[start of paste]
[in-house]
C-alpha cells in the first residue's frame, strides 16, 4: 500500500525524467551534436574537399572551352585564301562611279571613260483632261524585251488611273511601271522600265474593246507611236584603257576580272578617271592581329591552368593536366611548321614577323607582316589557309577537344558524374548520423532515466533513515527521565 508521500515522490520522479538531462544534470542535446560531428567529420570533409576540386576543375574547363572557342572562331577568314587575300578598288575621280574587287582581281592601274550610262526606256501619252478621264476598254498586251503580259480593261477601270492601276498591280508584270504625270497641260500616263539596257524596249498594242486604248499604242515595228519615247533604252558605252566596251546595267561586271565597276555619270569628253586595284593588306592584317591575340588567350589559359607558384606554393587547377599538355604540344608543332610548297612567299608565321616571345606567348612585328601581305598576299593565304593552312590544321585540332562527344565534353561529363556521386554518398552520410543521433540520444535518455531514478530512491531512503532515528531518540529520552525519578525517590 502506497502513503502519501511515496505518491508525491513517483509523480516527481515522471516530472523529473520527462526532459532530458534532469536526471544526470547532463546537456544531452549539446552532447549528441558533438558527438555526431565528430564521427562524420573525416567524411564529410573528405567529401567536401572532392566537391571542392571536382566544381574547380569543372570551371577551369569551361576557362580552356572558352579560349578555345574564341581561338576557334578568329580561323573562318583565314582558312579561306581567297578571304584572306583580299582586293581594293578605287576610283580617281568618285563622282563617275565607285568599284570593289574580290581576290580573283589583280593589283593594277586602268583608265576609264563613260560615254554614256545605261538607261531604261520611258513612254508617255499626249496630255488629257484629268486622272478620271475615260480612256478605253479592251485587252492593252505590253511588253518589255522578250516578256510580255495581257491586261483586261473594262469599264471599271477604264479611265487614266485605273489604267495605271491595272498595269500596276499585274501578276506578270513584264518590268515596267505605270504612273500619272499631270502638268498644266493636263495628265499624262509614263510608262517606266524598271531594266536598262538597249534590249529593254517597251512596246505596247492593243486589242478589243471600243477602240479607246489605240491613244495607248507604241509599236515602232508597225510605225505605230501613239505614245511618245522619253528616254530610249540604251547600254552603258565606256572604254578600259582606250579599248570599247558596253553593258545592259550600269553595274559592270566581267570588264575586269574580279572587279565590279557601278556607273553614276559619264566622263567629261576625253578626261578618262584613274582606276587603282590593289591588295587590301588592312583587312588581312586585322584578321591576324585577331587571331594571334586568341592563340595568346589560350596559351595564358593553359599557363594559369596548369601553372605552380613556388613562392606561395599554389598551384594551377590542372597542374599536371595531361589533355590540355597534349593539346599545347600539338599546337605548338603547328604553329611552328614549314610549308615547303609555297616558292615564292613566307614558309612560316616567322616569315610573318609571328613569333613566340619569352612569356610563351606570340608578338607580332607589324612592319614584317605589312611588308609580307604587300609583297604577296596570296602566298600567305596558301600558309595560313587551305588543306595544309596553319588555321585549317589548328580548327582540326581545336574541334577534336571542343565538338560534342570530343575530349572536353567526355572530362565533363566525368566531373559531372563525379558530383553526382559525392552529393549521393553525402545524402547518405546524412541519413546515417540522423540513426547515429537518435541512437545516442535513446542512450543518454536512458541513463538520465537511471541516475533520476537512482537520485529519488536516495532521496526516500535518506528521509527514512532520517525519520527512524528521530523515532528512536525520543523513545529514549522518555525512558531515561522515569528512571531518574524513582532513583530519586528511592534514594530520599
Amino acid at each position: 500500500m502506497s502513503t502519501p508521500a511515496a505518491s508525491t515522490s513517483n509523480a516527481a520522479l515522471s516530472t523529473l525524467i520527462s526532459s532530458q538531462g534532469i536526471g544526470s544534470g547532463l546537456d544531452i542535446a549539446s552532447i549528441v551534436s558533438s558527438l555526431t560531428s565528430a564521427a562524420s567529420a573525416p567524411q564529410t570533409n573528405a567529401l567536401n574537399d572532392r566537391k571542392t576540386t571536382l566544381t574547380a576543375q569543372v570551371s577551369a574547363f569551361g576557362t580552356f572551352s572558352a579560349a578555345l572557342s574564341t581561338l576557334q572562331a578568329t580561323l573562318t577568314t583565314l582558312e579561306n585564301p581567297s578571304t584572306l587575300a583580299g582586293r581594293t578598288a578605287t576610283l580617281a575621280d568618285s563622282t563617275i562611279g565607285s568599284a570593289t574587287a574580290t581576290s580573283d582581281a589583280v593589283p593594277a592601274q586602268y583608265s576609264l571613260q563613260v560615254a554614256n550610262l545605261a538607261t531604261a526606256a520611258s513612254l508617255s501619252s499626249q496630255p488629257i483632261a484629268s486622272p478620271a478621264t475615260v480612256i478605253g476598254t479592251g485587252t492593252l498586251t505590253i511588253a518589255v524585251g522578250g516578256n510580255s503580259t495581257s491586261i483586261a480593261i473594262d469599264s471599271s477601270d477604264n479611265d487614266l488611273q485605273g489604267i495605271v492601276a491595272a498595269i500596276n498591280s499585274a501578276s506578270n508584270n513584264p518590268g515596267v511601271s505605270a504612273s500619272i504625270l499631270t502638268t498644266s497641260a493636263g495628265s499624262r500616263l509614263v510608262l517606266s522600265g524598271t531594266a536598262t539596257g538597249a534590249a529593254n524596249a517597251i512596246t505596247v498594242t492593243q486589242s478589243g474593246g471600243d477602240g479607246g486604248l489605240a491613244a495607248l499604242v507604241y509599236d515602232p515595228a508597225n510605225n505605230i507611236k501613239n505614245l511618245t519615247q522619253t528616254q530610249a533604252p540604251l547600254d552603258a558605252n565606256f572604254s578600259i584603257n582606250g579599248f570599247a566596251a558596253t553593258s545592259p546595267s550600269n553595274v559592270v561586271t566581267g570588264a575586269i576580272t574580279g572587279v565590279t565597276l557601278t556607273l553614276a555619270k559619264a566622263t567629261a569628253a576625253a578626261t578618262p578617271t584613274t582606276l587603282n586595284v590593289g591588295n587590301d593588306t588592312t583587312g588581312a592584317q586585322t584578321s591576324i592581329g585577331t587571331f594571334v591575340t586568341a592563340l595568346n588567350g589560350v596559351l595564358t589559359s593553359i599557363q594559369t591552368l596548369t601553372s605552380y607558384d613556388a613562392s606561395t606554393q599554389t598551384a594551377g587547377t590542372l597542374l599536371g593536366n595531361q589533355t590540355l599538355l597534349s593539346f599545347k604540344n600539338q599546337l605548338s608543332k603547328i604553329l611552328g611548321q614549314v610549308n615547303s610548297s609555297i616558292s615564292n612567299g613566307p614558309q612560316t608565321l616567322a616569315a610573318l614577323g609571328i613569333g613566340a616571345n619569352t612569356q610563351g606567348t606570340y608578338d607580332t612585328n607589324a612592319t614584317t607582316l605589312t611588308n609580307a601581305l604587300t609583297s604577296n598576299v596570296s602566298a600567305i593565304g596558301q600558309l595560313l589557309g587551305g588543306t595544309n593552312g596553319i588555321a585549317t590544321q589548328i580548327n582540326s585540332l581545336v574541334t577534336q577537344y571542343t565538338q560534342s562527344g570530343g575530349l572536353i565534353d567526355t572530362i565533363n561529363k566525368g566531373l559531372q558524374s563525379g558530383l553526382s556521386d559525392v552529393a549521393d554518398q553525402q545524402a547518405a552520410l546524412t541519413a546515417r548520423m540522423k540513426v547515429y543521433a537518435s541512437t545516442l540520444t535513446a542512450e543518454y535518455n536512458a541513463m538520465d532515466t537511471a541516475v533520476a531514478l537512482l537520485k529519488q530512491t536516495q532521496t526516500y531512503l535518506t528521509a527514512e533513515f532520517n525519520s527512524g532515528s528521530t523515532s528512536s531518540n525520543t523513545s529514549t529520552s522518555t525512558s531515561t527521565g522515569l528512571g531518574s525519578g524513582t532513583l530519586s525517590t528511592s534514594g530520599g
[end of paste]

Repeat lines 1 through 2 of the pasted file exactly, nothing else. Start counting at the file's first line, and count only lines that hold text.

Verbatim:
[in-house]
C-alpha cells in the first residue's frame, strides 16, 4: 500500500525524467551534436574537399572551352585564301562611279571613260483632261524585251488611273511601271522600265474593246507611236584603257576580272578617271592581329591552368593536366611548321614577323607582316589557309577537344558524374548520423532515466533513515527521565 508521500515522490520522479538531462544534470542535446560531428567529420570533409576540386576543375574547363572557342572562331577568314587575300578598288575621280574587287582581281592601274550610262526606256501619252478621264476598254498586251503580259480593261477601270492601276498591280508584270504625270497641260500616263539596257524596249498594242486604248499604242515595228519615247533604252558605252566596251546595267561586271565597276555619270569628253586595284593588306592584317591575340588567350589559359607558384606554393587547377599538355604540344608543332610548297612567299608565321616571345606567348612585328601581305598576299593565304593552312590544321585540332562527344565534353561529363556521386554518398552520410543521433540520444535518455531514478530512491531512503532515528531518540529520552525519578525517590 502506497502513503502519501511515496505518491508525491513517483509523480516527481515522471516530472523529473520527462526532459532530458534532469536526471544526470547532463546537456544531452549539446552532447549528441558533438558527438555526431565528430564521427562524420573525416567524411564529410573528405567529401567536401572532392566537391571542392571536382566544381574547380569543372570551371577551369569551361576557362580552356572558352579560349578555345574564341581561338576557334578568329580561323573562318583565314582558312579561306581567297578571304584572306583580299582586293581594293578605287576610283580617281568618285563622282563617275565607285568599284570593289574580290581576290580573283589583280593589283593594277586602268583608265576609264563613260560615254554614256545605261538607261531604261520611258513612254508617255499626249496630255488629257484629268486622272478620271475615260480612256478605253479592251485587252492593252505590253511588253518589255522578250516578256510580255495581257491586261483586261473594262469599264471599271477604264479611265487614266485605273489604267495605271491595272498595269500596276499585274501578276506578270513584264518590268515596267505605270504612273500619272499631270502638268498644266493636263495628265499624262509614263510608262517606266524598271531594266536598262538597249534590249529593254517597251512596246505596247492593243486589242478589243471600243477602240479607246489605240491613244495607248507604241509599236515602232508597225510605225505605230501613239505614245511618245522619253528616254530610249540604251547600254552603258565606256572604254578600259582606250579599248570599247558596253553593258545592259550600269553595274559592270566581267570588264575586269574580279572587279565590279557601278556607273553614276559619264566622263567629261576625253578626261578618262584613274582606276587603282590593289591588295587590301588592312583587312588581312586585322584578321591576324585577331587571331594571334586568341592563340595568346589560350596559351595564358593553359599557363594559369596548369601553372605552380613556388613562392606561395599554389598551384594551377590542372597542374599536371595531361589533355590540355597534349593539346599545347600539338599546337605548338603547328604553329611552328614549314610549308615547303609555297616558292615564292613566307614558309612560316616567322616569315610573318609571328613569333613566340619569352612569356610563351606570340608578338607580332607589324612592319614584317605589312611588308609580307604587300609583297604577296596570296602566298600567305596558301600558309595560313587551305588543306595544309596553319588555321585549317589548328580548327582540326581545336574541334577534336571542343565538338560534342570530343575530349572536353567526355572530362565533363566525368566531373559531372563525379558530383553526382559525392552529393549521393553525402545524402547518405546524412541519413546515417540522423540513426547515429537518435541512437545516442535513446542512450543518454536512458541513463538520465537511471541516475533520476537512482537520485529519488536516495532521496526516500535518506528521509527514512532520517525519520527512524528521530523515532528512536525520543523513545529514549522518555525512558531515561522515569528512571531518574524513582532513583530519586528511592534514594530520599